The absence of working women directors on lists of names to be considered for high profile projects suggests that the bar might be set higher for women before given the same chance at bat. Sarah has actively sought women and entrusted them to shoot episodic pilots. This is important as the first episodes set the tone for the series and become a powerful calling card, which paid off handsomely when Charlotte Sieling directed Good Behavior. “We are talking with Ivy Agrean for Refinery 29, who did the visual effects for The Revenant but still needed a calling card to be able to direct a big visual effects show. Doing a short film allows her to prove that she can deliver.”


Sarah Aubrey and stars of TNT series

L-R: Alia Shawkat (Actress, TBS’ Search Party, Nasim Pedrad (TBS’ People of Earth) Megan  Martin (Writer/Co-Executive Producer of TNT’s Animal Kingdom) Sarah Aubrey EVP of TNT Original Programming, Olivia Dejonge (Actress, TNT’s Will), Niecy Nash (Actress, TNT’s Claws), Michelle Dockery (Actress, TNT’s Good Behavior) and Janine Sherman Barrois (Showrunner/Executive Producer, TNT’s Claws).

John Sciulli/GettyImages for Turner


Finding Balance

While male entertainment leaders seldom get quizzed on being a working parent, the Texan native doesn’t get defensive about the title. “Nobody gives an award for working fathers, though there are many. We all figure out being a parent the best way we can. First and foremost, I'm very proud to be a working mom. That basically means my life is a shit show all the time. There is no balance.” She confesses what every working woman knows: “Balance is an illusion.” “I love my work, but I don't love my work quite as much as I love my kids, so I am committed to the insanity. I don't want to paint the picture that I have it all under control, that the system is perfect; you won't ever get to the resting place, where ‘now I have the perfect balance’. As soon as you accept that, you don't have as much pressure on yourself, and that makes life more livable and workable.”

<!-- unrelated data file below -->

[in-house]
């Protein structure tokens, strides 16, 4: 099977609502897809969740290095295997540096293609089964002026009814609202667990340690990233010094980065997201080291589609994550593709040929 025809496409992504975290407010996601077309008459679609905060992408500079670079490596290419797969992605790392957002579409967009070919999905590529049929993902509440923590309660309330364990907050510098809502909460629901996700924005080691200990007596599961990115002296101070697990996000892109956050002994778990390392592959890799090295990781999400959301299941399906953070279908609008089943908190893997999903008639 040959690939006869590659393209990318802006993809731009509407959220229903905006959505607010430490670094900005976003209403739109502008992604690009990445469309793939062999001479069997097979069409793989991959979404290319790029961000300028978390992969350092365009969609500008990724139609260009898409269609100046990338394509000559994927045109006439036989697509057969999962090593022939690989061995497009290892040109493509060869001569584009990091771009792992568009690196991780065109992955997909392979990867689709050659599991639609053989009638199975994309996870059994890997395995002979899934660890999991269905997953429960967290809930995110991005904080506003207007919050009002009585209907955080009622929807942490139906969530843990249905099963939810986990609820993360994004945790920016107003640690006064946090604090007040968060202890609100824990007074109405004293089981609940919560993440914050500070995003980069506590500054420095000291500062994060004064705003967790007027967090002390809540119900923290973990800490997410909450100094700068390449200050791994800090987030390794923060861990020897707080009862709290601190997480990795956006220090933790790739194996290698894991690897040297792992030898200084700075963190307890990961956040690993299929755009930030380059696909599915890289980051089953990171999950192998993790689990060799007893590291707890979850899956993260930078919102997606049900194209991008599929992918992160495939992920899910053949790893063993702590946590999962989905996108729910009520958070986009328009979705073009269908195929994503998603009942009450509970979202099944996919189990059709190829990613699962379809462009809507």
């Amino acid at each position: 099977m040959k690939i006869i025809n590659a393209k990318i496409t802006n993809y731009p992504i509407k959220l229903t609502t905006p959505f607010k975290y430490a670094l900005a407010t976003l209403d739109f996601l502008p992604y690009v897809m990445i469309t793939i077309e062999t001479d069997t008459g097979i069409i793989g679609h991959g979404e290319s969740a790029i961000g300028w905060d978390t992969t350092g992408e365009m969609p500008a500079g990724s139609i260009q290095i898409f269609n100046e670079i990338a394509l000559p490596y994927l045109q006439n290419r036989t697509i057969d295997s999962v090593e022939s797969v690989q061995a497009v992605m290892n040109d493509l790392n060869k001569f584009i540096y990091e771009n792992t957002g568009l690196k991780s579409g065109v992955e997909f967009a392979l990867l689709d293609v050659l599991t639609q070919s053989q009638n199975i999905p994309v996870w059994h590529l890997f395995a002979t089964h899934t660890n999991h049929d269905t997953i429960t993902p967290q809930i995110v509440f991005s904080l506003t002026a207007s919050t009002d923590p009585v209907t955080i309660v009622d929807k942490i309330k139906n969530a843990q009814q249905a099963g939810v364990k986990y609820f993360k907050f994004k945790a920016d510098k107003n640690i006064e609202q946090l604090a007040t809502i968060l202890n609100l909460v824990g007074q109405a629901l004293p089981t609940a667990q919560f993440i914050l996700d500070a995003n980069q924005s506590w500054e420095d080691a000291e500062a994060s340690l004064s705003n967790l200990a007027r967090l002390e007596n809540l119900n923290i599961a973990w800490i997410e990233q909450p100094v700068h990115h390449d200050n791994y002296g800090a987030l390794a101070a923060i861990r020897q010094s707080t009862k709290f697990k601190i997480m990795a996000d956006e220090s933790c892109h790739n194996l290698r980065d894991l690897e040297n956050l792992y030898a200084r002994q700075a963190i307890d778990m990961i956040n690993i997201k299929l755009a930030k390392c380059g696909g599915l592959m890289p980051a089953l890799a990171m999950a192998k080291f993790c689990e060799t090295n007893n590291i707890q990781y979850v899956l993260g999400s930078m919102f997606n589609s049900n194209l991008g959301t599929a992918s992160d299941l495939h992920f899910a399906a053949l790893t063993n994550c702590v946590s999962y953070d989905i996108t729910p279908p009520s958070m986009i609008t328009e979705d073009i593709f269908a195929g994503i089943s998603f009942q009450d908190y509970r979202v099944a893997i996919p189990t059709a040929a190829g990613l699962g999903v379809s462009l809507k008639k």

She also credits her work environment. “I love how family-oriented everyone is. If you have to do something with one of your children, everyone not only says, ‘Of course’, but they also pitch in and help cover. That’s the way the world should work for men and women at work – period.” “This is a very hard-working group of people, so I never think to myself, ‘Oh that person is slacking off for any reason.’ When people tell me they need to be at a doctor’s appointment or a play performance, they go. When you're lying on your deathbed you don't look back and go, ‘Oh I missed the marketing meeting.’ You think about being able to attend a play for your kids. We’ve got to be there for each other so we can make those things.”

The mother of three admits, “Jobs come with a lot of pressure and a constant public reckoning with wins and losses. It's important to enjoy the process of what you get to do every day. If you don’t take time to stop and enjoy that, then things get petty and miserable.”

Will things get better any time soon? “I’m optimistic”, she says. “This next generation coming up is incredibly supportive of each other. That old-fashioned notion, that I was still somewhat subject to, that there could only be one successful woman in a room, has really given way to women publicly, vocally, supporting each other. As one of the leaders at TNT and Turner, I love that there are many other female leaders as well as woman from the admin to manager level, that are quite vocal. Right now in my job I feel the happiest in terms of being a woman at work, than I ever have in my career.”